In another aspect, the center section is adjacent to the mouth so that the mouth is thinner in the center than at the sides. By positioning the center section adjacent to the mouth, fanning of the stream after it exits the spout is enhanced.
In an especially useful form, the center section of the flow surface is defined by a surface which is arcuate in each of two orthogonal directions. Preferably, one of the directions is in the direction of flow and the other direction is transverse to the direction of flow. A first radius defines the center section in the one direction to be concave up and a second radius defines the center section in the other direction to be convex up. This shape has been found to effectively promote the formation of a relatively stable sheet-shaped flow stream.
In another aspect, the means defining a flow chamber includes a top surface opposite from the flow surface. At least a portion of the top surface converges toward the flow surface in the direction of flow. This feature further promotes the development of the sheet-shaped stream by gradually thinning the stream.
It is therefore a principal object of the invention to provide a spout for connection to a water supply pipe to form a flow stream in the form of a sheet.
It is another object of the invention to provide such a spout to form such a flow stream which maintains a sheet shape relatively far from the spout.
It is another object of the invention to provide a spout which can in large part be inexpensively manufactured.
These and other objects and advantages of the invention will become apparent from the detailed description and from the drawings, which are described as follows:
FIG. 1 is a sectional view taken along plane 1--1 of FIG. 2 of a spout of the invention;
FIG. 2 is a view of the outlet of the spout taken along plane 2--2 of FIG. 1;
FIG. 3 is a front elevation view of a base for the spout of FIG. 1;
FIG. 4 is a rear elevation view of the base of FIG. 3;
FIG. 5 is a front elevation view of a back for the spout of FIG. 1;
FIG. 6 is a section view taken along plane 6--6 of FIG. 3;
FIG. 7 is a view of the front edge of the base taken along plane 7--7 of FIG. 6;
FIG. 8 is an elevation view taken along plane 8--8 of FIG. 6;
FIG. 9 is a section view taken orthogonally to the direction of flow along line 9--9 of FIG. 3 illustrating a cross-section of a flow surface of the spout;
FIG. 10 is a section view similar to FIG. 9 but taken along line 10--10 of FIG. 3; and
FIG. 11 is a section view similar to FIG. 9 but taken along line 11--11 of FIG. 3.
Referring to FIG. 1, a sheet flow spout 10 of the invention is illustrated. The spout 10 includes a base 12, a back 13, a cover 15, a facade 16, a collar 18, an insert 19, an O-ring 20, a cover plate 21 and a screw 22. All of the parts except the collar 18, screw 22, facade 16 and O-ring 20 are preferably molded plastic. The facade 16, collar 18 and screw 22 are metal and the O-ring 20 is an elastomer.
The rearmost surface 24 of the spout is flat to abut a vertical wall W (shown in phantom). A water supply pipe P (shown in phantom) protrudes from the wall and extends into the insert 19 to form a water-tight seal with the O-ring 20. The screw 22 can be tightened from beneath the spout to bear against the water supply pipe P to securely connect the spout to the water supply pipe. The spout 10 could also be adapted for connection to a vertical supply pipe.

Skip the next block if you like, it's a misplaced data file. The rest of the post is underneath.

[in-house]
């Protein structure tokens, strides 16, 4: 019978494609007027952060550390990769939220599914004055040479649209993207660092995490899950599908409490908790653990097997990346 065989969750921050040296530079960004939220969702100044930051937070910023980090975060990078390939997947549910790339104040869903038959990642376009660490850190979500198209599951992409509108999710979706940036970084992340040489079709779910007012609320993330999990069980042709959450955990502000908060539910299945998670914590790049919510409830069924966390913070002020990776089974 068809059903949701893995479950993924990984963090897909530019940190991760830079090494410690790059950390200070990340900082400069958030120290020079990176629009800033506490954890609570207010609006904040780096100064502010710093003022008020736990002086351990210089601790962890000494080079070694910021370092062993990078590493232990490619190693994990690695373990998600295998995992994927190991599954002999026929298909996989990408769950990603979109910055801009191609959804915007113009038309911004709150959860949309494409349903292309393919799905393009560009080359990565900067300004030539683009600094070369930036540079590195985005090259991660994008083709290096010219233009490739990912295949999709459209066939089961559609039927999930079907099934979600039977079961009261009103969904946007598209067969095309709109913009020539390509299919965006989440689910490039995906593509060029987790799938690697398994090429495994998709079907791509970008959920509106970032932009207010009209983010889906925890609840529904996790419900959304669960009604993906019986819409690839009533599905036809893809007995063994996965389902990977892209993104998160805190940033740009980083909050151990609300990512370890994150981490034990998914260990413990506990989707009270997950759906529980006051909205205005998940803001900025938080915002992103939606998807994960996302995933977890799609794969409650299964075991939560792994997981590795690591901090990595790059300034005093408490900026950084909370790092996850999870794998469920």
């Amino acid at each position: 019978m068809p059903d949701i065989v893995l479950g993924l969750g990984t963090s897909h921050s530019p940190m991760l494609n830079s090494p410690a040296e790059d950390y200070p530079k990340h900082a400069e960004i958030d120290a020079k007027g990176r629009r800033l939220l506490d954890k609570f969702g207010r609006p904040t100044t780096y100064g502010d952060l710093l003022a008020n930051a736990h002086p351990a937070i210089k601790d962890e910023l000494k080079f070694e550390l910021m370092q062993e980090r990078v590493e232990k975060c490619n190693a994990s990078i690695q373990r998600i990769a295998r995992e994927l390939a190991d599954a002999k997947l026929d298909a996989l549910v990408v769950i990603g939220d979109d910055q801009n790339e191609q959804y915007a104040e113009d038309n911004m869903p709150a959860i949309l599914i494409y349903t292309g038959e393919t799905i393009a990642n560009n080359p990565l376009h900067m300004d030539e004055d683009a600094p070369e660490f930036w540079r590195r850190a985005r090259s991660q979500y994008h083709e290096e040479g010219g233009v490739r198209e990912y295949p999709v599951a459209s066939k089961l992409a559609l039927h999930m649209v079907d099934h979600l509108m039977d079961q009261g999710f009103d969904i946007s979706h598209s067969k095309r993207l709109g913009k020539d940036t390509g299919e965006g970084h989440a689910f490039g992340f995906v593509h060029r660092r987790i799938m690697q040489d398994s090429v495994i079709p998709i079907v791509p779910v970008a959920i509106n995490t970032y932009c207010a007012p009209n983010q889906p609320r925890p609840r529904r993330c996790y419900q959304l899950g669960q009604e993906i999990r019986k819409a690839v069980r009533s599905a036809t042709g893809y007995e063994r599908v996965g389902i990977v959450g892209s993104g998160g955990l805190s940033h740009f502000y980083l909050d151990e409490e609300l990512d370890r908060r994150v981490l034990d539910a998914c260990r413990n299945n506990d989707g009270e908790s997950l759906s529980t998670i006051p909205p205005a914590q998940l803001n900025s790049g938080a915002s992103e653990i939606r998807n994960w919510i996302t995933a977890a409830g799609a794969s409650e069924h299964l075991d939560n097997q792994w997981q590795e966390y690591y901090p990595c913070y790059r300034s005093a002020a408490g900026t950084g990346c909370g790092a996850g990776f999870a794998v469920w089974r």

Referring to FIG. 5, the front of the back 13 has a number of reinforcing ribs 30. An annular groove 32 is defined between a ring projection 34 and a tubular projection 35 of the back 13. The forward end of the tubular projection 35 is closed by a wall 36 and a transverse bore 38 extends through opposite sides of the tubular projection 35 near the end thereof. The rear portion of the tubular projection 35 has a larger inside diameter than the forward portion to define a shoulder against which the O-ring 20 seats. After inserting the O-ring 20, the insert 19, which has an inside diameter approximately equal to the inside diameter of the forward portion of the tubular projection 35, is inserted.
The collar 18 is annular and sized to fit into the annular groove 32. The inside diameter of the collar 18 is tapered to match the outer diameter of the rear portion of the tubular projection 35 to provide a tight fit between the collar 18 and tubular projection. The cover plate 21 has inner 39 and outer 40 stepped edges to match similarly stepped edges on the ring portion 34 and tubular projection 35. The cover plate 21 is sealed to the ring projection 34 and tubular projection 35 by ultrasonic welding, a suitable bonding agent or other appropriate means so as to make the joints between the cover plate and back 13 water-tight. The collar 18 has a threaded hole to engage the screw 22 which screw extends through a hole in the tubular projection 35 and a hole in the insert 19.
Referring to FIGS. 4 and 5, the rear edge 41 of the base 12 is sized and shaped to conform to the back 13. A rearmost edge 42 of the base 12 is stepped around its entire periphery except at the bottom to receive the back 13. A bottom portion 43 of the rear edge 41 is formed in the shape of a rearwardly opening "U" to receive a similarly shaped surface 44 of the back 13. This surface provides a "U"-shaped opening in the bottom rear of the spout 10 to allow access to the screw 22. The joint between the base 12 and back 13 is sealed by ultrasonic welding, a suitable bonding agent, or other appropriate means around its entire periphery to be water-tight.
The rear of the base 12 including the rear edge 41, is defined by a portion 45. The lower approximately 3/5 of the front of portion 45 terminates in the rearward side of a duck bill-shaped weir 46. Referring to FIG. 6, the forward edge of the upper portion of the portion 45 defines an upper forward edge 49 of the base 12. The weir 46, back 13 and portion 45 form a reservoir 37 between them.